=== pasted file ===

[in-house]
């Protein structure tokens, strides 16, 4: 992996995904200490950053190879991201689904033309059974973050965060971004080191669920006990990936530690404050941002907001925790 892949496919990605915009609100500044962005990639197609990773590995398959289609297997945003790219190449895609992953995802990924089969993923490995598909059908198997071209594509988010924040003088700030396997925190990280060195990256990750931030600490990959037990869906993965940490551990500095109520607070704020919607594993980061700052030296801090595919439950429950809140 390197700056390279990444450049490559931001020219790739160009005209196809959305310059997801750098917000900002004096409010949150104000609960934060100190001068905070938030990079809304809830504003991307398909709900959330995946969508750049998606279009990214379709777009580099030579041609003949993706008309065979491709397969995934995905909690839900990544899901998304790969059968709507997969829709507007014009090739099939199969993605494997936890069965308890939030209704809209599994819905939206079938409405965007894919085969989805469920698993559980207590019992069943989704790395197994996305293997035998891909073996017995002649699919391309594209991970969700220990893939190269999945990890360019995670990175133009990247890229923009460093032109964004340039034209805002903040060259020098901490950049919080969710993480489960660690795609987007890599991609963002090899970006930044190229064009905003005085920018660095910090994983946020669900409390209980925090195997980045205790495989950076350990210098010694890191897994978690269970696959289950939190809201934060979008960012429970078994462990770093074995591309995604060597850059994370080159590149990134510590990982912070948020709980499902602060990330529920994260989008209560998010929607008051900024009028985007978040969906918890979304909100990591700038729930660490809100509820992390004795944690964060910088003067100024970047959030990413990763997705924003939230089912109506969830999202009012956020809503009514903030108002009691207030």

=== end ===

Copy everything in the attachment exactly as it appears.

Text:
[in-house]
């Protein structure tokens, strides 16, 4: 992996995904200490950053190879991201689904033309059974973050965060971004080191669920006990990936530690404050941002907001925790 892949496919990605915009609100500044962005990639197609990773590995398959289609297997945003790219190449895609992953995802990924089969993923490995598909059908198997071209594509988010924040003088700030396997925190990280060195990256990750931030600490990959037990869906993965940490551990500095109520607070704020919607594993980061700052030296801090595919439950429950809140 390197700056390279990444450049490559931001020219790739160009005209196809959305310059997801750098917000900002004096409010949150104000609960934060100190001068905070938030990079809304809830504003991307398909709900959330995946969508750049998606279009990214379709777009580099030579041609003949993706008309065979491709397969995934995905909690839900990544899901998304790969059968709507997969829709507007014009090739099939199969993605494997936890069965308890939030209704809209599994819905939206079938409405965007894919085969989805469920698993559980207590019992069943989704790395197994996305293997035998891909073996017995002649699919391309594209991970969700220990893939190269999945990890360019995670990175133009990247890229923009460093032109964004340039034209805002903040060259020098901490950049919080969710993480489960660690795609987007890599991609963002090899970006930044190229064009905003005085920018660095910090994983946020669900409390209980925090195997980045205790495989950076350990210098010694890191897994978690269970696959289950939190809201934060979008960012429970078994462990770093074995591309995604060597850059994370080159590149990134510590990982912070948020709980499902602060990330529920994260989008209560998010929607008051900024009028985007978040969906918890979304909100990591700038729930660490809100509820992390004795944690964060910088003067100024970047959030990413990763997705924003939230089912109506969830999202009012956020809503009514903030108002009691207030």